Determinants And Economic Effects Of Military Expenditure In Kenya (1988-2005)
Handa, Stephen 0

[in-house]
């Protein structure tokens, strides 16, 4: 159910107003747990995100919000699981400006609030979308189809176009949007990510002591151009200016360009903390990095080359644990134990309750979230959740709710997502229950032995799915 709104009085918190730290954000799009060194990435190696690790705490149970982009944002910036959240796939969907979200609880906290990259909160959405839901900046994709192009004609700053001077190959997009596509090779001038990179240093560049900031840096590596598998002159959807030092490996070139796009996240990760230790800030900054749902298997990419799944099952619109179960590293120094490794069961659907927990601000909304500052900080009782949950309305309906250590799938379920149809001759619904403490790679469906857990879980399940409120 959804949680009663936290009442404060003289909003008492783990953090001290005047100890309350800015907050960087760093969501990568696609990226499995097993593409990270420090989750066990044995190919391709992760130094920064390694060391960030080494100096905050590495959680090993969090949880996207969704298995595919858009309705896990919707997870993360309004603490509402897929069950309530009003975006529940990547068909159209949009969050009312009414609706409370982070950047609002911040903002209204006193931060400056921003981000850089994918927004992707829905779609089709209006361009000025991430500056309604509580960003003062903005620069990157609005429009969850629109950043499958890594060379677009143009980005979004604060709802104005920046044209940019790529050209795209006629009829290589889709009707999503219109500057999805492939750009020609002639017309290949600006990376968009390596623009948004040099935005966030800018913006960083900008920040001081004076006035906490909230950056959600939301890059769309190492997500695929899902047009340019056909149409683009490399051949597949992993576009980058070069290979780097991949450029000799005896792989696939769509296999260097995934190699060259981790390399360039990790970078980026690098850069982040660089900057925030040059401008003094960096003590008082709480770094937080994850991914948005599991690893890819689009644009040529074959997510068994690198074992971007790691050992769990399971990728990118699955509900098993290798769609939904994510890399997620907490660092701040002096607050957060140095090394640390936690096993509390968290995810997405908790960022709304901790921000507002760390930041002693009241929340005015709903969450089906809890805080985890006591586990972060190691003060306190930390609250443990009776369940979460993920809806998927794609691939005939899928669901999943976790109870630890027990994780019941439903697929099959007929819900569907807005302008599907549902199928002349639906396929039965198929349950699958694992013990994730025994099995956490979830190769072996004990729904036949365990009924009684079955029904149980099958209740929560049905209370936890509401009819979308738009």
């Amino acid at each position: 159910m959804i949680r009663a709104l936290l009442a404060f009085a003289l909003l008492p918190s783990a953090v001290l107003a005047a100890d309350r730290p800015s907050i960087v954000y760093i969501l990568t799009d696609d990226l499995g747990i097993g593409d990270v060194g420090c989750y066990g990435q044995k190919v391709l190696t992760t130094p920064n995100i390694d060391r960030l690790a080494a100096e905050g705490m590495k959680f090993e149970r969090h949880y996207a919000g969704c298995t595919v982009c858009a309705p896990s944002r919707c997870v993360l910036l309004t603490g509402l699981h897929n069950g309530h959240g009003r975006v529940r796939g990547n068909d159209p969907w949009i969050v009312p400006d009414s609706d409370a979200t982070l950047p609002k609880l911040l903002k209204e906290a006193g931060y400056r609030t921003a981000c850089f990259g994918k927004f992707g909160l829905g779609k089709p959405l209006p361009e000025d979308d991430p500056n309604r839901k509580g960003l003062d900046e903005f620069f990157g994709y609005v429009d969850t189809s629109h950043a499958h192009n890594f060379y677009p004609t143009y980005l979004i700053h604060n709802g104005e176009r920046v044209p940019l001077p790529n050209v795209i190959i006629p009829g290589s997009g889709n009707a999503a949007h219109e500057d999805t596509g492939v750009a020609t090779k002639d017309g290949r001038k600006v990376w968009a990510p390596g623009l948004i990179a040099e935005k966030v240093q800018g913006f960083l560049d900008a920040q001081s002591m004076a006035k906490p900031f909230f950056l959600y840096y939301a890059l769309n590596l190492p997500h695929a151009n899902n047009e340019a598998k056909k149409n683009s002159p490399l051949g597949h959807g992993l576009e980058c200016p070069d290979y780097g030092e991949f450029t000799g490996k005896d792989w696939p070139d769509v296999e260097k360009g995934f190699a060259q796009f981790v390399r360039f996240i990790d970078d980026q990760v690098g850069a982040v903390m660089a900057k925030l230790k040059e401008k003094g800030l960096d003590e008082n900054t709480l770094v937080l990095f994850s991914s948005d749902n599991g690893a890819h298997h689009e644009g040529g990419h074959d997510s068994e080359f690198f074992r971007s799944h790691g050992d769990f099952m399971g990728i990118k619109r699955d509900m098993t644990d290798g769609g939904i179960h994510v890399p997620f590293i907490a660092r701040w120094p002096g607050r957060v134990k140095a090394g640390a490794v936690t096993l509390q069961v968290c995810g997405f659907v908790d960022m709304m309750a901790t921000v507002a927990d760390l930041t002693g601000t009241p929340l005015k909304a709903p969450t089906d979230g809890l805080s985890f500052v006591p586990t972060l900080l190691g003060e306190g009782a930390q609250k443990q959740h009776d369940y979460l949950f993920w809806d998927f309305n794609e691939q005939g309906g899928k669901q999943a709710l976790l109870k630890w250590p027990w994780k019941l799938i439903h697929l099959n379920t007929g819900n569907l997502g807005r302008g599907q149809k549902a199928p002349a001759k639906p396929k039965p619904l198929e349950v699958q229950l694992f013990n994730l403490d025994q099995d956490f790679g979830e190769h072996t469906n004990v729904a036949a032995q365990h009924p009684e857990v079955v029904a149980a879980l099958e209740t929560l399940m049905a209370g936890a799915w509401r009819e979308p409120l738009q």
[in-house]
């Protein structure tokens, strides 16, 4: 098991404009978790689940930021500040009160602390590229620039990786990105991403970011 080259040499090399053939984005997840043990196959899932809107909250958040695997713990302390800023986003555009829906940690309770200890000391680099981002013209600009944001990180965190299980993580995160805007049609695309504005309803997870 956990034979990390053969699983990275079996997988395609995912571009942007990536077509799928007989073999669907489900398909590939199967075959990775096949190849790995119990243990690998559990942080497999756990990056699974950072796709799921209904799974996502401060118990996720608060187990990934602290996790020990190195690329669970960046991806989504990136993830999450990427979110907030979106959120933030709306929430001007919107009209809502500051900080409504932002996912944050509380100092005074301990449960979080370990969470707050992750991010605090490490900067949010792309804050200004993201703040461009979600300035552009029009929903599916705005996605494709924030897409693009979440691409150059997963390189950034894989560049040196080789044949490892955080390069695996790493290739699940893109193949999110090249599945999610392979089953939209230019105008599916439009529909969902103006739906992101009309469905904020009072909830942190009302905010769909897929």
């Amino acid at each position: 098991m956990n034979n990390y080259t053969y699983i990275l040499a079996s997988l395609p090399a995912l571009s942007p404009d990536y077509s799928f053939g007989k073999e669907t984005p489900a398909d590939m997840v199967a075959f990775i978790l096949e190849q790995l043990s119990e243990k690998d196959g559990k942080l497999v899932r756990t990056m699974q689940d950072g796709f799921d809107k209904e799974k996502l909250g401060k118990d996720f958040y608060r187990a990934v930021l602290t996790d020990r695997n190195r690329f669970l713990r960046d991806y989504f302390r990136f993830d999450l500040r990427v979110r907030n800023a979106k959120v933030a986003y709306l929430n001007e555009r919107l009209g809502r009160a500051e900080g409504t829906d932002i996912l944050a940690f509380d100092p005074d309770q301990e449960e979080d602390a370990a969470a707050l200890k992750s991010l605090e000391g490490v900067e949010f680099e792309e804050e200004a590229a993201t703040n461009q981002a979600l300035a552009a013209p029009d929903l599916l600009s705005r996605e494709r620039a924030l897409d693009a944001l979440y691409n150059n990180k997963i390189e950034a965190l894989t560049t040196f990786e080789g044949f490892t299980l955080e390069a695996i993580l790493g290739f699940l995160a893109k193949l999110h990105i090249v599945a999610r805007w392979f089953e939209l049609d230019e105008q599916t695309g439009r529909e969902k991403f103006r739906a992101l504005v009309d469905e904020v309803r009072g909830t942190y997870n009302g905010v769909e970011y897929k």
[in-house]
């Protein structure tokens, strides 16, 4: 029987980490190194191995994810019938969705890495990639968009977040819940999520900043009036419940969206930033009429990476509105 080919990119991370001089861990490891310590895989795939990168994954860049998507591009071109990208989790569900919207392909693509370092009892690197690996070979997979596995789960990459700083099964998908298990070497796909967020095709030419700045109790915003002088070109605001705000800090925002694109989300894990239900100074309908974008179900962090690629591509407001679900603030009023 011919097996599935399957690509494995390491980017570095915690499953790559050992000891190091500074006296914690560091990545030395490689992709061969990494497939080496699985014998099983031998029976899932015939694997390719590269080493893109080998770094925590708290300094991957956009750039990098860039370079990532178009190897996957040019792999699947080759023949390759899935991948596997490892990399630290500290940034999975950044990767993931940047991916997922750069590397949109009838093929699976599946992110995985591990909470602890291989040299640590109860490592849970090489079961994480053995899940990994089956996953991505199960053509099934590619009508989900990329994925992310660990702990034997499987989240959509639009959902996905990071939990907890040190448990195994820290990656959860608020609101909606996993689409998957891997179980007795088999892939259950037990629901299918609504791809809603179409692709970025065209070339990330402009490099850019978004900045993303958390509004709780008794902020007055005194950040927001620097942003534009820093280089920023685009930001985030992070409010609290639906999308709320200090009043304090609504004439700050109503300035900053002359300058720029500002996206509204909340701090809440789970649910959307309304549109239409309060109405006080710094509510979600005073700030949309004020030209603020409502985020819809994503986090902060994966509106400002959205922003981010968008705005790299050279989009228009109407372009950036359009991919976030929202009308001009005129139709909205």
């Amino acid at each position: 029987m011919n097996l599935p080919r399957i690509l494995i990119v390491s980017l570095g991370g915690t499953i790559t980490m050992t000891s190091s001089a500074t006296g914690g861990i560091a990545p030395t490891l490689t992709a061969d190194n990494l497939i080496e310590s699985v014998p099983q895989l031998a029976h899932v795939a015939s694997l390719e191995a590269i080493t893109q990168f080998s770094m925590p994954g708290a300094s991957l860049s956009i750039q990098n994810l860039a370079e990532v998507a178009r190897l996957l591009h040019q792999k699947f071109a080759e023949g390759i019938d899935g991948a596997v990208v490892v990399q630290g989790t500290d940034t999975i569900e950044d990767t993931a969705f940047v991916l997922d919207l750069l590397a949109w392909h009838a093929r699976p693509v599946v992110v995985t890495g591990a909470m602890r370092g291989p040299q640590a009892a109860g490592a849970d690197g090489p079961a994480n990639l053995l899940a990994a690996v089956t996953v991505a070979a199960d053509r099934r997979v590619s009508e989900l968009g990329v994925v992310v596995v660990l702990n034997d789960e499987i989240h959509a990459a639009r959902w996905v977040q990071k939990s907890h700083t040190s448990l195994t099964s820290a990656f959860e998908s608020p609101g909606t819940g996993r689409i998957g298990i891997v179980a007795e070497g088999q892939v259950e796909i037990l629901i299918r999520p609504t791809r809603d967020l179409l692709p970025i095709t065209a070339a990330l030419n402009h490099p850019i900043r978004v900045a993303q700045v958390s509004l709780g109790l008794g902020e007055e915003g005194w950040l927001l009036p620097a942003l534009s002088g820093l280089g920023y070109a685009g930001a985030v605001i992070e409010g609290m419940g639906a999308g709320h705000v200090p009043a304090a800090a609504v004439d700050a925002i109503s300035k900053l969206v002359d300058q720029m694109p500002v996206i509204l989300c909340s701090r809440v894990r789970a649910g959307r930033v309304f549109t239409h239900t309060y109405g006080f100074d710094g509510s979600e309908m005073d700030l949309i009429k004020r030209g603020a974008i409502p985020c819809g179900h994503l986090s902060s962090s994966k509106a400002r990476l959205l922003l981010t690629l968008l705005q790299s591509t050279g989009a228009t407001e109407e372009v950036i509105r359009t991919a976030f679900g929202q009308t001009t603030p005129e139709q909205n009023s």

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The study looks at the determinants and economic effects of military expenditure in Kenya (1988-2005), using both primary (interviews) and secondary sources of data. On the whole, the expenditure patterns significantly resembled the global patterns during the period. In particular, the expenditures declined as a percentage of gross domestic product. Specifically, the expenditure declined drastically between 1988 and 1994 thereafter, fluctuated moderately, although however, it rose steadily in the new millennium. The expenditures imposed considerable economic burden whose average expenditure was 1.9 percent of the country's gross domestic product (GDP) or $ 7.2 military expenditure per capita in 2005. There was positive correlation between gross domestic product growth and per capita spending. The expenditures have had both positive and negative effects on the economy and which effects are more significant is still a subject of debate as it has always been since pioneer work by Benoit's (1973, 1978) remains to be seen. For example, human and physical capital grew; foreign exchange earnings rose; gross domestic product rose; stimulation of economic growth through increased capacity utilization; job creation and others. Investment was however, "crowded out". We recommend that the military should be subjected to strict transparent and accountable budgetary accounting, and government wide expenditure controls of procurement. Lastly, because of the high cost of the military burden and associated effects, the future guarantee of long term security lies in the formulation of non -violent means of conflict resolution.